Houston Retail Market Off and Running in 2012
by Patrick Murray on June 18, 2012
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by Patrick Murray on June 18, 2012
Is this the start of something big for Houston’s retail sector? Forecasts, which call for more improvement in the coming quarters, say yes. Although the road to recovery is in its early stages, there is much to be optimistic about.
After peaking at 13.4% in early 2010, the vacancy rate for the community neighborhood center market, most recently counted at 84.4 million square feet, ran within a few basis points of 13.0% in the period following and through 2011. It dipped to 12.7% in first quarter 2012, a decline of 30 basis points for the period, a 20-point loss year-over-year and the lowest rate recorded by Reis for this market since third quarter 2008. An additional decline is expected for year-end. While that’s still significantly higher than the 10.9% national average for retail, it has long been the practice of Houston developers, confident in future demand, to build in the teeth of relatively high vacancy.
It took a while for the economic downturn to have its full effects on the development of local retail real estate. In 2010, however, fewer than 200,000 square feet of community neighborhood sector pace completed construction. The moderate increase seen in 2011 will be followed, moreover, by only 156,000 square feet of new supply in 2012, one of which, at 19,500 square feet, had delivered by the end of April. Indeed, the present year’s completion sum, minimal for a market this size, would stand as the smallest since 1997.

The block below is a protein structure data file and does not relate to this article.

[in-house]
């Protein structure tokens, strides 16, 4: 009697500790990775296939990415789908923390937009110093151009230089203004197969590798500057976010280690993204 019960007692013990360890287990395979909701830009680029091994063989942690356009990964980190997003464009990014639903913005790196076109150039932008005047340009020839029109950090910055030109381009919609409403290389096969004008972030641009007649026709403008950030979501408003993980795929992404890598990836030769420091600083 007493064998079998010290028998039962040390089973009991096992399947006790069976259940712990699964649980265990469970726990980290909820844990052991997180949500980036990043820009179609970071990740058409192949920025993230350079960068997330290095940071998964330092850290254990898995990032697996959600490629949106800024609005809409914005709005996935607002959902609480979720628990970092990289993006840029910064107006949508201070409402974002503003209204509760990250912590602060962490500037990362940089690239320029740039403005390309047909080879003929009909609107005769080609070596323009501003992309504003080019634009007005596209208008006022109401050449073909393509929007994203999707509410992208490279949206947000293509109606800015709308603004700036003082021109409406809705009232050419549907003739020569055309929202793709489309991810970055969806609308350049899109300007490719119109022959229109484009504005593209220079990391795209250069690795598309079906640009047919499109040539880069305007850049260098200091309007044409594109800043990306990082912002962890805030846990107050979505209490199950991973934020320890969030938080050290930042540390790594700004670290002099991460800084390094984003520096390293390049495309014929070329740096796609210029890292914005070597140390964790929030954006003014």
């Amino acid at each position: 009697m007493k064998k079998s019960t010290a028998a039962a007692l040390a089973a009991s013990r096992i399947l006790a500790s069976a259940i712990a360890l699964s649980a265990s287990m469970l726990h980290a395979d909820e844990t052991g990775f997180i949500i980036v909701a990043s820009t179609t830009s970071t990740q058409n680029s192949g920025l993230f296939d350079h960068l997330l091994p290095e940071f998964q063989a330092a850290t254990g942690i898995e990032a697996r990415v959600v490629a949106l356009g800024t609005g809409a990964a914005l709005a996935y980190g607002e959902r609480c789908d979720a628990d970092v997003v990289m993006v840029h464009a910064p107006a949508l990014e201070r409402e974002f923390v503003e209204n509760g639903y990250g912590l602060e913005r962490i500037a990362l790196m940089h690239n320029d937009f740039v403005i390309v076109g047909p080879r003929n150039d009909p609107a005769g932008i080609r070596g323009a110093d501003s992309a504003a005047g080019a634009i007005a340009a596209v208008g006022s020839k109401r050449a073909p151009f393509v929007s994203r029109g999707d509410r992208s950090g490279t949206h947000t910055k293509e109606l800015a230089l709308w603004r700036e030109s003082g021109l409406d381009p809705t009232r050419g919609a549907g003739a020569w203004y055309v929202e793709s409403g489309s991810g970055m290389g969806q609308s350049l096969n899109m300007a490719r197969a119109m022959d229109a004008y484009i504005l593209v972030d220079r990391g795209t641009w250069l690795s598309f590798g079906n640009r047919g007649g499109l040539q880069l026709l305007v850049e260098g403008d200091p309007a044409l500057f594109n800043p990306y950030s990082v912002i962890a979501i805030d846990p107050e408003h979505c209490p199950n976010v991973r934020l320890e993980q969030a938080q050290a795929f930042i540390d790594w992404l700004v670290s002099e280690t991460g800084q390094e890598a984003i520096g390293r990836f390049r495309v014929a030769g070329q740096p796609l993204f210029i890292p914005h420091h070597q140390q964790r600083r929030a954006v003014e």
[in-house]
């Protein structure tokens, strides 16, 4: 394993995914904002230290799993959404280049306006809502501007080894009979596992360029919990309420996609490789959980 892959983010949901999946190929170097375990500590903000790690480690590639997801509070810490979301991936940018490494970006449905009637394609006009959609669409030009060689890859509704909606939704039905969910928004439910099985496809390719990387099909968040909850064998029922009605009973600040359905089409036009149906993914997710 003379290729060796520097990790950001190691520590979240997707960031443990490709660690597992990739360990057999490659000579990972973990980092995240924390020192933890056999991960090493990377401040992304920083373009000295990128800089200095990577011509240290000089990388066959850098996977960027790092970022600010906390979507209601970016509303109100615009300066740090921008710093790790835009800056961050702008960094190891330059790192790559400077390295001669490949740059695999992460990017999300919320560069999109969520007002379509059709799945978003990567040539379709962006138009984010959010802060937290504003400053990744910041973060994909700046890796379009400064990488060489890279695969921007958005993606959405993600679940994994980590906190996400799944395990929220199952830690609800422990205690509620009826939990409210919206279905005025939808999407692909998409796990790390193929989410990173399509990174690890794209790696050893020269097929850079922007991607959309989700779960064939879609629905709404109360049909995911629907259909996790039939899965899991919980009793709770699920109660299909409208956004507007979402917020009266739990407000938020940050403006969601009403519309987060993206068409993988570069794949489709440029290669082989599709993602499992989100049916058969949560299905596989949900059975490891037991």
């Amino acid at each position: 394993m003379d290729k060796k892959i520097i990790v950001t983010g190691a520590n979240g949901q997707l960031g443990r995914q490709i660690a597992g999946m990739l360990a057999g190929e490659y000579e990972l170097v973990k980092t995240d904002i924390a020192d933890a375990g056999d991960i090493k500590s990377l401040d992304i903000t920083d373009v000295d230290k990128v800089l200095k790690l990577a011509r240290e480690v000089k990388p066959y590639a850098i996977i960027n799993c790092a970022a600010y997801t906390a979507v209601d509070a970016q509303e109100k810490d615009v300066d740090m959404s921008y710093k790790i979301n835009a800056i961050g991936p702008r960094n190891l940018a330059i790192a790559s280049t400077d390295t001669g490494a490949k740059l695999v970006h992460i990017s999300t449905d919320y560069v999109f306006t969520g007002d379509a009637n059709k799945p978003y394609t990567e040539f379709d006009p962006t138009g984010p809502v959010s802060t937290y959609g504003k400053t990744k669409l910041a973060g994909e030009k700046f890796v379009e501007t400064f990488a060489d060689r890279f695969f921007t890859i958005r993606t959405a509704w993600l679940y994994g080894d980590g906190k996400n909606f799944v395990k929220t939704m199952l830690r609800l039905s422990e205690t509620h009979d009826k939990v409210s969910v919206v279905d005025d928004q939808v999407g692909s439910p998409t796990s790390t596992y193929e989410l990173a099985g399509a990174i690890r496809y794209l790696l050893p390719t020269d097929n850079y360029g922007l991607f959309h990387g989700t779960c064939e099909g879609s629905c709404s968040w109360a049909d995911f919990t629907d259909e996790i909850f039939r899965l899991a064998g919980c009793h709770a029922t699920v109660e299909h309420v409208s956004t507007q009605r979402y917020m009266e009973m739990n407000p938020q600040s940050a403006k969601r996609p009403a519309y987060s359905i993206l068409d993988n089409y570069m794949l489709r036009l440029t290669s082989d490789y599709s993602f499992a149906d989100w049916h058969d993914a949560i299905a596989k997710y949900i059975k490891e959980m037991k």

Other projects, however, are lining up. Reis expects nearly 800,000 square feet of community-neighborhood space to arrive on line next year followed by million-plus totals thereafter.
Reis expects a considerable demand-favorable imbalance for 2012: the current forecast calls for community-neighborhood sector net absorption at 659,000 square feet, more than four times the year’s portion of new supply. Demand, moreover, is expected to maintain its margin over newly completed construction thereafter as well, even as construction activity increases.
While the increases were not great, the favorable performance put on by community neighborhood center market absorption in the latest quarter was accompanied by the strongest rent growth in a long while. At $15.91 psf and $13.65 psf, average asking and effective lease rates were each up 0.4% for the period—growth rates nearly as high as those recorded for all of 2011—and were up 0.8% and 0.9%, respectively, year-over-year. The gains in the vicinity of 2.0% projected for each for the year as a whole would stand as the largest since pre-recession times.
While the overall performance of the market is strong, retail property sales remain slow. The first quarter recorded sales of only two properties for a combined total of $26.5 million. For all of 2011, Houston saw just four deals totaling $91.7 million.
Favorable tailwinds should continue to boost occupancy and rent growth. While the margin will narrow as construction increases, Reis expects demand for community- neighborhood center space to maintain its lead over same-year new supply throughout the current five-year forecast period. The vacancy rate, accordingly, will descend slowly. Beginning at about 2.0% in 2012, rates of rent growth should gradually increase.
Photo: Houston Galleria (photo: Wikimedia Commons/Postoak http://commons.wikimedia.org/wiki/File:GalleriaOne.jpg)